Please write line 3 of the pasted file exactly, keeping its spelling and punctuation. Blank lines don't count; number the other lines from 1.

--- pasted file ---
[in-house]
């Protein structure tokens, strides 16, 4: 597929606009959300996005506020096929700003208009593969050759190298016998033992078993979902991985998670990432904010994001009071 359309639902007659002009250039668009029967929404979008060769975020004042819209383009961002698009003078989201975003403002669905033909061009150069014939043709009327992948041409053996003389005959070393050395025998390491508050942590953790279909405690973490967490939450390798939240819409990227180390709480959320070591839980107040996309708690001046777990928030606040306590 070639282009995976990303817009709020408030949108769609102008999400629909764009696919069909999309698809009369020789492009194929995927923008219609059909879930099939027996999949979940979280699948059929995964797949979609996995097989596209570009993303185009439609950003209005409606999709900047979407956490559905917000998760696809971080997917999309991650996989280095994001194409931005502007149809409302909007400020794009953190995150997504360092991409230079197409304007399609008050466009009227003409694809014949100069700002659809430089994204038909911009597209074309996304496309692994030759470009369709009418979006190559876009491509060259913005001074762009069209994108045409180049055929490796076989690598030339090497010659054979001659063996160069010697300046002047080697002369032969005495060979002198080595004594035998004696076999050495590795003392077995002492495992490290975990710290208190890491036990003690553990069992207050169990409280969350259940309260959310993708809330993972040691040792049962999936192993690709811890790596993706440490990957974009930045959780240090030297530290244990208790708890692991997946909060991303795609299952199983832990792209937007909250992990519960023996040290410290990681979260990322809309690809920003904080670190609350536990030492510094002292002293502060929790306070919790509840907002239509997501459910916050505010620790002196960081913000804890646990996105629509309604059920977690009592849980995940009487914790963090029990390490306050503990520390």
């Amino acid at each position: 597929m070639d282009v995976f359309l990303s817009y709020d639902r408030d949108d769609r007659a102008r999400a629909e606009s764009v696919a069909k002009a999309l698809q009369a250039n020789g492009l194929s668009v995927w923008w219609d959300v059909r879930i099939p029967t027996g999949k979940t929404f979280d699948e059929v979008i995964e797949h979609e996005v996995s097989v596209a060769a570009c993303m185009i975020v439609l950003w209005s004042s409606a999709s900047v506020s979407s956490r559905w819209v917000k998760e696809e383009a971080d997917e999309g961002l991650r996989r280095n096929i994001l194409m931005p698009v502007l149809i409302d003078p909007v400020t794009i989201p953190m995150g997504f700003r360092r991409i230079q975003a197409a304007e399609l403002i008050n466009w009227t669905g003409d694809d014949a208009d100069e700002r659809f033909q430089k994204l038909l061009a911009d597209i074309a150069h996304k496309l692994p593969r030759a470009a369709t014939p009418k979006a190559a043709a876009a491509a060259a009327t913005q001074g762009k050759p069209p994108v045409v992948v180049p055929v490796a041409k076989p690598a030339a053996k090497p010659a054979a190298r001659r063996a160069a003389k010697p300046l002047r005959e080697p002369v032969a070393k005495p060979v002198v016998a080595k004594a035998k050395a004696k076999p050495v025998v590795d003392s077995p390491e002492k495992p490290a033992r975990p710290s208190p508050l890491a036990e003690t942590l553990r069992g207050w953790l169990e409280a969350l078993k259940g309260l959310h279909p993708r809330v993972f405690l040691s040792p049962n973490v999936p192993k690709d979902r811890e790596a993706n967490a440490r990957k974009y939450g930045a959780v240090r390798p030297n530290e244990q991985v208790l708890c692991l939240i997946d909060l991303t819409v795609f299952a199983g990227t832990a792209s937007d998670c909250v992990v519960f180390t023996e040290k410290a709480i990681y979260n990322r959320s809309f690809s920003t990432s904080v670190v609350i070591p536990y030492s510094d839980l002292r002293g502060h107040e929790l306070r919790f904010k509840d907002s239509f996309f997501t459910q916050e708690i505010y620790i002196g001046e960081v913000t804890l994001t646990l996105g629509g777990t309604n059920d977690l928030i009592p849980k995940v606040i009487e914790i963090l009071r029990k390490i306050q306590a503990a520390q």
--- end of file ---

């Amino acid at each position: 597929m070639d282009v995976f359309l990303s817009y709020d639902r408030d949108d769609r007659a102008r999400a629909e606009s764009v696919a069909k002009a999309l698809q009369a250039n020789g492009l194929s668009v995927w923008w219609d959300v059909r879930i099939p029967t027996g999949k979940t929404f979280d699948e059929v979008i995964e797949h979609e996005v996995s097989v596209a060769a570009c993303m185009i975020v439609l950003w209005s004042s409606a999709s900047v506020s979407s956490r559905w819209v917000k998760e696809e383009a971080d997917e999309g961002l991650r996989r280095n096929i994001l194409m931005p698009v502007l149809i409302d003078p909007v400020t794009i989201p953190m995150g997504f700003r360092r991409i230079q975003a197409a304007e399609l403002i008050n466009w009227t669905g003409d694809d014949a208009d100069e700002r659809f033909q430089k994204l038909l061009a911009d597209i074309a150069h996304k496309l692994p593969r030759a470009a369709t014939p009418k979006a190559a043709a876009a491509a060259a009327t913005q001074g762009k050759p069209p994108v045409v992948v180049p055929v490796a041409k076989p690598a030339a053996k090497p010659a054979a190298r001659r063996a160069a003389k010697p300046l002047r005959e080697p002369v032969a070393k005495p060979v002198v016998a080595k004594a035998k050395a004696k076999p050495v025998v590795d003392s077995p390491e002492k495992p490290a033992r975990p710290s208190p508050l890491a036990e003690t942590l553990r069992g207050w953790l169990e409280a969350l078993k259940g309260l959310h279909p993708r809330v993972f405690l040691s040792p049962n973490v999936p192993k690709d979902r811890e790596a993706n967490a440490r990957k974009y939450g930045a959780v240090r390798p030297n530290e244990q991985v208790l708890c692991l939240i997946d909060l991303t819409v795609f299952a199983g990227t832990a792209s937007d998670c909250v992990v519960f180390t023996e040290k410290a709480i990681y979260n990322r959320s809309f690809s920003t990432s904080v670190v609350i070591p536990y030492s510094d839980l002292r002293g502060h107040e929790l306070r919790f904010k509840d907002s239509f996309f997501t459910q916050e708690i505010y620790i002196g001046e960081v913000t804890l994001t646990l996105g629509g777990t309604n059920d977690l928030i009592p849980k995940v606040i009487e914790i963090l009071r029990k390490i306050q306590a503990a520390q």